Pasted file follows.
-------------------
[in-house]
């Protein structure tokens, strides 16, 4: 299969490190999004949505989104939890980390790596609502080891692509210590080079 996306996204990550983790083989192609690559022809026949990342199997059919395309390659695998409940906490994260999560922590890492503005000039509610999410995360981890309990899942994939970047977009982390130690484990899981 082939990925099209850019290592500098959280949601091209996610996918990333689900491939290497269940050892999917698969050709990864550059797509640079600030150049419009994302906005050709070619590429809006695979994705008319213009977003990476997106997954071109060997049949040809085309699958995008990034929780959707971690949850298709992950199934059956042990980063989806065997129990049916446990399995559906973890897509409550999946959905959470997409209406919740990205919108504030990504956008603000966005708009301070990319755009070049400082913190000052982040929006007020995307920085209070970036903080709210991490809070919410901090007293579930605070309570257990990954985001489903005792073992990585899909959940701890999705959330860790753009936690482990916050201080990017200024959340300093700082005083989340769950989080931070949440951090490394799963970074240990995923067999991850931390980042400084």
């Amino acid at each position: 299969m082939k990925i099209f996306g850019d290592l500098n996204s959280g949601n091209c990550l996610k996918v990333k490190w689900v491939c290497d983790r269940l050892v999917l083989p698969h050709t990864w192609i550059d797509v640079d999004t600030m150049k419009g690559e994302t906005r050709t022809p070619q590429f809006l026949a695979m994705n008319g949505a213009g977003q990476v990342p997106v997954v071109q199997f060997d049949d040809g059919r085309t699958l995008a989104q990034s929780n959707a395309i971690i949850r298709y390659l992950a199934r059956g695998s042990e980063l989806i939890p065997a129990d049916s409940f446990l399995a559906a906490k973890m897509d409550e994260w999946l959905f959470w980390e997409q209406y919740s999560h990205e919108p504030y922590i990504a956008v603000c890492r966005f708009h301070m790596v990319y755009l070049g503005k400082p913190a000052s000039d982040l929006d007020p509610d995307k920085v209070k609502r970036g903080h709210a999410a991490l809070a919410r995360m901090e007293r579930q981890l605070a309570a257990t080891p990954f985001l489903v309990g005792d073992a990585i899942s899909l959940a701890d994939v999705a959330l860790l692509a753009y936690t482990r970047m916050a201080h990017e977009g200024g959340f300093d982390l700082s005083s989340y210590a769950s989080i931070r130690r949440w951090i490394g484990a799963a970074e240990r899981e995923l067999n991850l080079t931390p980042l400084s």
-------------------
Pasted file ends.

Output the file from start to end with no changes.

[in-house]
């Protein structure tokens, strides 16, 4: 299969490190999004949505989104939890980390790596609502080891692509210590080079 996306996204990550983790083989192609690559022809026949990342199997059919395309390659695998409940906490994260999560922590890492503005000039509610999410995360981890309990899942994939970047977009982390130690484990899981 082939990925099209850019290592500098959280949601091209996610996918990333689900491939290497269940050892999917698969050709990864550059797509640079600030150049419009994302906005050709070619590429809006695979994705008319213009977003990476997106997954071109060997049949040809085309699958995008990034929780959707971690949850298709992950199934059956042990980063989806065997129990049916446990399995559906973890897509409550999946959905959470997409209406919740990205919108504030990504956008603000966005708009301070990319755009070049400082913190000052982040929006007020995307920085209070970036903080709210991490809070919410901090007293579930605070309570257990990954985001489903005792073992990585899909959940701890999705959330860790753009936690482990916050201080990017200024959340300093700082005083989340769950989080931070949440951090490394799963970074240990995923067999991850931390980042400084």
């Amino acid at each position: 299969m082939k990925i099209f996306g850019d290592l500098n996204s959280g949601n091209c990550l996610k996918v990333k490190w689900v491939c290497d983790r269940l050892v999917l083989p698969h050709t990864w192609i550059d797509v640079d999004t600030m150049k419009g690559e994302t906005r050709t022809p070619q590429f809006l026949a695979m994705n008319g949505a213009g977003q990476v990342p997106v997954v071109q199997f060997d049949d040809g059919r085309t699958l995008a989104q990034s929780n959707a395309i971690i949850r298709y390659l992950a199934r059956g695998s042990e980063l989806i939890p065997a129990d049916s409940f446990l399995a559906a906490k973890m897509d409550e994260w999946l959905f959470w980390e997409q209406y919740s999560h990205e919108p504030y922590i990504a956008v603000c890492r966005f708009h301070m790596v990319y755009l070049g503005k400082p913190a000052s000039d982040l929006d007020p509610d995307k920085v209070k609502r970036g903080h709210a999410a991490l809070a919410r995360m901090e007293r579930q981890l605070a309570a257990t080891p990954f985001l489903v309990g005792d073992a990585i899942s899909l959940a701890d994939v999705a959330l860790l692509a753009y936690t482990r970047m916050a201080h990017e977009g200024g959340f300093d982390l700082s005083s989340y210590a769950s989080i931070r130690r949440w951090i490394g484990a799963a970074e240990r899981e995923l067999n991850l080079t931390p980042l400084s």